You’ve probably heard the saying that you are what you eat. If you spend far too much time consuming junk food, there’s a good chance that you’ll feel pretty junky. By the same accord, I believe that you are what you read. Sure, this may come from my background as a freelance writer, but I feel that the written word is very important and it makes up a lot of who we are.

As with fine dining and exotic cuisine, personal preferences in regard to reading material will vary widely across the populace. Your choice of reading material speaks volumes not only for your areas of interest, but also for your personality and outlook on life as well. What do I mean? Let’s look at a few examples.

Harry Potter, Jurassic Park, and Twilight

Whether it be pure science fiction or something that borders more on science fact, I think that we’d all agree that these kinds of novels are meant to be escapist fiction. Growing up, I read a lot of books by the late Michael Crichton, for example, because his novels depict worlds that are just outside of reality. They present exciting and intriguing areas to explore.

Whether you are drawn to Harry Potter, Lord of the Rings, or Frank Miller’s graphic novels, there’s a good chance that you are reading this material, in part, to escape from reality. People who are enthralled with these kinds of works typically lead lives that are a little less exciting and so they get their thrills vicariously through the fictional characters. There’s nothing wrong with this, because whether you work at home, study at school, or grind it out at a 9-to-5, your life is likely filled with many monotonous details. We all need an opportunity to experience adventure (without taking any physical risks).

Wall Street Journal, The Economist, and Bloomberg News

Do you have money on your mind? Given the financial situation of world markets these days, it’s not surprising that a growing number of people have developed an interest in economics and the happenings on Wall Street. Some people read publications like those listed above partly out of greed, but many more are not interested in money for money’s sake.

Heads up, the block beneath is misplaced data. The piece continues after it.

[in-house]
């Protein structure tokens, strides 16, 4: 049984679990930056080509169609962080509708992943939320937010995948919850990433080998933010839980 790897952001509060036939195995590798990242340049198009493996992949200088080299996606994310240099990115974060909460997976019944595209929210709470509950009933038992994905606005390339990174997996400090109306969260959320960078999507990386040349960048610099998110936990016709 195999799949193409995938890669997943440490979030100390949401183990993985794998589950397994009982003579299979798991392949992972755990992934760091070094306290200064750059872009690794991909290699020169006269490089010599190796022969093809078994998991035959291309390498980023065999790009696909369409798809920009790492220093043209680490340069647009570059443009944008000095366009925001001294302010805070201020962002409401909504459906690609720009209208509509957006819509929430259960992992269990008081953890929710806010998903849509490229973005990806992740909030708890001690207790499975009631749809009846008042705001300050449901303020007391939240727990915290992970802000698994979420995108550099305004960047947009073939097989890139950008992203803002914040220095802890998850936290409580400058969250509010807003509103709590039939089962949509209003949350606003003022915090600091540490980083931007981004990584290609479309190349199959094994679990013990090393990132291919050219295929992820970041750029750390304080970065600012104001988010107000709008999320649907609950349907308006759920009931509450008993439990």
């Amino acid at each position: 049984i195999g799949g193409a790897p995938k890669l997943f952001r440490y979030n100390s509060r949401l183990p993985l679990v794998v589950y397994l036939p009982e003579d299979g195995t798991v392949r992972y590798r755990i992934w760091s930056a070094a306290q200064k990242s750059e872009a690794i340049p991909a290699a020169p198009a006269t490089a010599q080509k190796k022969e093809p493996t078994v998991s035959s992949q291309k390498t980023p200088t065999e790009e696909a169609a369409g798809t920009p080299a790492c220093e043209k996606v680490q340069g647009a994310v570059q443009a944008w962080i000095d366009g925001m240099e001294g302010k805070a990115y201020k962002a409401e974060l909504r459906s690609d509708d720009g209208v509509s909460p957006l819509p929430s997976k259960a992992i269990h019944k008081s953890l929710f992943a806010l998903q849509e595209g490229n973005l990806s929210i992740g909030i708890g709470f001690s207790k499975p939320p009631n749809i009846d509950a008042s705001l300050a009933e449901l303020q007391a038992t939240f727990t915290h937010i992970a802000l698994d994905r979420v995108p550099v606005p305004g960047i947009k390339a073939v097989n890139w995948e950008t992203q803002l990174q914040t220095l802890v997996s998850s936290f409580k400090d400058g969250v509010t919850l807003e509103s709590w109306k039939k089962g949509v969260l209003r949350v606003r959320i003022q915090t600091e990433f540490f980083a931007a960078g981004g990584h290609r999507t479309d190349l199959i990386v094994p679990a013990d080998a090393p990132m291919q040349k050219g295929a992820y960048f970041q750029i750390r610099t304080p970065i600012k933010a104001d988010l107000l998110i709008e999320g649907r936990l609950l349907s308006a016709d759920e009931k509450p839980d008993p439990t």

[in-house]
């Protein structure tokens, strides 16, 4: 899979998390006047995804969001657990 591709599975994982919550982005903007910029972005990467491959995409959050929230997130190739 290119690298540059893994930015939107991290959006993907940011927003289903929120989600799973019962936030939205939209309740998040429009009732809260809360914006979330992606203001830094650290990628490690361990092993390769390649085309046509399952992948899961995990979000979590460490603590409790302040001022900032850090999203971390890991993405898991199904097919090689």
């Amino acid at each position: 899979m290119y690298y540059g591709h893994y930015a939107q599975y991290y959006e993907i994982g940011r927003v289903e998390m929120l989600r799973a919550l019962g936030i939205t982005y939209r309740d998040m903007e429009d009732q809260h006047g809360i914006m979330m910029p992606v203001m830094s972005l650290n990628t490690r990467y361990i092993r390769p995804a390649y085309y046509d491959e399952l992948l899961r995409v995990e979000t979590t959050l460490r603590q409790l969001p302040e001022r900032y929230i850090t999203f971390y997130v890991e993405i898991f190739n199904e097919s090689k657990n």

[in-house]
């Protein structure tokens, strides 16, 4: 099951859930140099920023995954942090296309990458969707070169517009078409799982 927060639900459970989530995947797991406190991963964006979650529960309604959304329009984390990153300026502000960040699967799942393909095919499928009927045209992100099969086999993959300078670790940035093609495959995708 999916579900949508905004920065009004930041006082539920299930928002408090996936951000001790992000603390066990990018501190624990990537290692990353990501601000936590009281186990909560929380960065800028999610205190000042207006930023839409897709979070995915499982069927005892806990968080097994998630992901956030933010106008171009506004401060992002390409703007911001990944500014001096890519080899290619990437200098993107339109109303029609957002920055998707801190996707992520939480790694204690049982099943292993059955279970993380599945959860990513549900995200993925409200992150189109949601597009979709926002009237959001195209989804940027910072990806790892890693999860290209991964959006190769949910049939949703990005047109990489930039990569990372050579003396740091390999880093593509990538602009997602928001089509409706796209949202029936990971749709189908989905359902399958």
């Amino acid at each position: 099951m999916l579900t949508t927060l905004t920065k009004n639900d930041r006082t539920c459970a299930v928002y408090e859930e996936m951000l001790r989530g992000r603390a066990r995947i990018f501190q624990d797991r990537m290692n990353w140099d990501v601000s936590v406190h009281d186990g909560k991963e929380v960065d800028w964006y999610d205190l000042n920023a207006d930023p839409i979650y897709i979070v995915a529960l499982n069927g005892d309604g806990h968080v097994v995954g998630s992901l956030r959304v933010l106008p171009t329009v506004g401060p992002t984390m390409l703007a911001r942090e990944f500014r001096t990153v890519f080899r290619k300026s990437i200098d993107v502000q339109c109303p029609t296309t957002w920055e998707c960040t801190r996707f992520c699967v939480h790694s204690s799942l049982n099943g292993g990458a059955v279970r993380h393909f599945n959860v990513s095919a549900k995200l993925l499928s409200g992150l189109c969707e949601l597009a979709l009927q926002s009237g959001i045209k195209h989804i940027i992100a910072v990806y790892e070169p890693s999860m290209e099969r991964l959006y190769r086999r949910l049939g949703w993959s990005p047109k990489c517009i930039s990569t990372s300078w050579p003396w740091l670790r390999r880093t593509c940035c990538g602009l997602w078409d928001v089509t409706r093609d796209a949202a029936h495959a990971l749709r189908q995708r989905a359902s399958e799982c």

Instead, they are much more interested in the dynamics of how money works and the volatility of the markets. Dealing with money is a game, complete with well-timed gambles, odds-stacking, and the thrill of achievement (winning). These people want life to be neatly compartmentalized, completely described by facts, figures, and graphs.

Even people who seem incredibly focused on cash have to realize that money is a means, not an end. They also run the risk of getting so enraptured by economic trends as to neglect the things that are much more valuable in life: family, friends, health, and happiness.

Blog Me This, Blog Me That

If you’re like me, one of the first things you do in the morning is launch Google Reader to catch up on countless RSS feeds from around the blogosphere. I hope that the Beyond the Rhetoric RSS feed is part of your daily reading.

If you subscribe to a lot of different blogs, including those focused on cars and technology (for example), then there’s a good chance that you can’t possibly read every article in its entirety. You may glance at the headline and skim the first sentence, determining quickly whether the rest of the post is worth reading. All you need is the gist. This is similar to how most people approach reading the newspaper.

Easy subscription to RSS feeds, along with several other Internet creations, has led to a shortened attention span. The more you adhere to these kinds of web-derived practices, the shorter your attention span may become. A friend of mine is notorious for having the attention span of a goldfish. Hey look! A castle…

What Do You Read?

Believe it or not, you are what you read. If you only involve yourself with extremist media, there’s a good chance that you’ll soon assimilate to their particular viewpoints. You don’t want to live in a dumbocracy, so it’s important you balance your reading with a number of different topics, genres, and perspectives.

What do you read? Do you read for pleasure anymore or do you only read material directly related to work and school?